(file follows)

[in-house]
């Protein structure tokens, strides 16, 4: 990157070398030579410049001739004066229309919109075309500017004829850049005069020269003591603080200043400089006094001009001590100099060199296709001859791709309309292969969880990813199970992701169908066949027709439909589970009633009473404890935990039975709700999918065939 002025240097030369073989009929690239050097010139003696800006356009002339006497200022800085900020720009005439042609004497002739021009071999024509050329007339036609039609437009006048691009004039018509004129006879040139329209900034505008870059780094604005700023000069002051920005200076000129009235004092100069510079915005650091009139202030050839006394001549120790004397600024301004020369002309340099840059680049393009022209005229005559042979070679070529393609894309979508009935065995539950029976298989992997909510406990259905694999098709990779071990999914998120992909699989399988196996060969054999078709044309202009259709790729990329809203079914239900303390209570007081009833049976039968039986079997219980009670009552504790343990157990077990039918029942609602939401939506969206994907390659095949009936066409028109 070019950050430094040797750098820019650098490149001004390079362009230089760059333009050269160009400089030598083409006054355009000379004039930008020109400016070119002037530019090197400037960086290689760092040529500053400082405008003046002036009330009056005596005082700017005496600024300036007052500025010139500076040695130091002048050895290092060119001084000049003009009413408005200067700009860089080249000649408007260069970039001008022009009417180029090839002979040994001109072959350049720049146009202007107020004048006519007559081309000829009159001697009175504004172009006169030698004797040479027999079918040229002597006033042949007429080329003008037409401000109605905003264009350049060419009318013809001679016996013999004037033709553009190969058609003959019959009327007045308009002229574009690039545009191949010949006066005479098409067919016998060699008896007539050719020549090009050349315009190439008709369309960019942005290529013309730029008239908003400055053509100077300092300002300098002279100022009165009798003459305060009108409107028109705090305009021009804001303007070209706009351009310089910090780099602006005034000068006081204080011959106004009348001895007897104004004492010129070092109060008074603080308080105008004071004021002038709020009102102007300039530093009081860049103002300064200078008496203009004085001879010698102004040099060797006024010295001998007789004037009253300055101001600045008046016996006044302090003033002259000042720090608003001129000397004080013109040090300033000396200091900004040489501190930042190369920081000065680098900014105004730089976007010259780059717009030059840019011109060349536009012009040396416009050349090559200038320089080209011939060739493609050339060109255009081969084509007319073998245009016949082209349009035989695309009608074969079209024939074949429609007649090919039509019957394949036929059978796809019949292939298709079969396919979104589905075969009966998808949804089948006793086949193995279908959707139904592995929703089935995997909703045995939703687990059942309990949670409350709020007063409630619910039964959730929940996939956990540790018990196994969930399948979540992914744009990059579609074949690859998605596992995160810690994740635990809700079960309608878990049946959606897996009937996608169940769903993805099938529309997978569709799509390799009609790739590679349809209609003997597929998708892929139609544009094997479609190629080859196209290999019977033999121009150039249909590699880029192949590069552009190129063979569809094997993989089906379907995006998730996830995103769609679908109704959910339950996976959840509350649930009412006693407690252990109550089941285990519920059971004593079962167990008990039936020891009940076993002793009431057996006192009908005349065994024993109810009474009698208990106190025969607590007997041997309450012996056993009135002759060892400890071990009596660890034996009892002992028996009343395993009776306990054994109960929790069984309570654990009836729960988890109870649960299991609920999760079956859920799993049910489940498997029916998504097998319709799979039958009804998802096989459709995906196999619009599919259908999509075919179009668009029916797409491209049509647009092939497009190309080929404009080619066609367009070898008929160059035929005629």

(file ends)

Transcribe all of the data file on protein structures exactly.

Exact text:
[in-house]
């Protein structure tokens, strides 16, 4: 990157070398030579410049001739004066229309919109075309500017004829850049005069020269003591603080200043400089006094001009001590100099060199296709001859791709309309292969969880990813199970992701169908066949027709439909589970009633009473404890935990039975709700999918065939 002025240097030369073989009929690239050097010139003696800006356009002339006497200022800085900020720009005439042609004497002739021009071999024509050329007339036609039609437009006048691009004039018509004129006879040139329209900034505008870059780094604005700023000069002051920005200076000129009235004092100069510079915005650091009139202030050839006394001549120790004397600024301004020369002309340099840059680049393009022209005229005559042979070679070529393609894309979508009935065995539950029976298989992997909510406990259905694999098709990779071990999914998120992909699989399988196996060969054999078709044309202009259709790729990329809203079914239900303390209570007081009833049976039968039986079997219980009670009552504790343990157990077990039918029942609602939401939506969206994907390659095949009936066409028109 070019950050430094040797750098820019650098490149001004390079362009230089760059333009050269160009400089030598083409006054355009000379004039930008020109400016070119002037530019090197400037960086290689760092040529500053400082405008003046002036009330009056005596005082700017005496600024300036007052500025010139500076040695130091002048050895290092060119001084000049003009009413408005200067700009860089080249000649408007260069970039001008022009009417180029090839002979040994001109072959350049720049146009202007107020004048006519007559081309000829009159001697009175504004172009006169030698004797040479027999079918040229002597006033042949007429080329003008037409401000109605905003264009350049060419009318013809001679016996013999004037033709553009190969058609003959019959009327007045308009002229574009690039545009191949010949006066005479098409067919016998060699008896007539050719020549090009050349315009190439008709369309960019942005290529013309730029008239908003400055053509100077300092300002300098002279100022009165009798003459305060009108409107028109705090305009021009804001303007070209706009351009310089910090780099602006005034000068006081204080011959106004009348001895007897104004004492010129070092109060008074603080308080105008004071004021002038709020009102102007300039530093009081860049103002300064200078008496203009004085001879010698102004040099060797006024010295001998007789004037009253300055101001600045008046016996006044302090003033002259000042720090608003001129000397004080013109040090300033000396200091900004040489501190930042190369920081000065680098900014105004730089976007010259780059717009030059840019011109060349536009012009040396416009050349090559200038320089080209011939060739493609050339060109255009081969084509007319073998245009016949082209349009035989695309009608074969079209024939074949429609007649090919039509019957394949036929059978796809019949292939298709079969396919979104589905075969009966998808949804089948006793086949193995279908959707139904592995929703089935995997909703045995939703687990059942309990949670409350709020007063409630619910039964959730929940996939956990540790018990196994969930399948979540992914744009990059579609074949690859998605596992995160810690994740635990809700079960309608878990049946959606897996009937996608169940769903993805099938529309997978569709799509390799009609790739590679349809209609003997597929998708892929139609544009094997479609190629080859196209290999019977033999121009150039249909590699880029192949590069552009190129063979569809094997993989089906379907995006998730996830995103769609679908109704959910339950996976959840509350649930009412006693407690252990109550089941285990519920059971004593079962167990008990039936020891009940076993002793009431057996006192009908005349065994024993109810009474009698208990106190025969607590007997041997309450012996056993009135002759060892400890071990009596660890034996009892002992028996009343395993009776306990054994109960929790069984309570654990009836729960988890109870649960299991609920999760079956859920799993049910489940498997029916998504097998319709799979039958009804998802096989459709995906196999619009599919259908999509075919179009668009029916797409491209049509647009092939497009190309080929404009080619066609367009070898008929160059035929005629």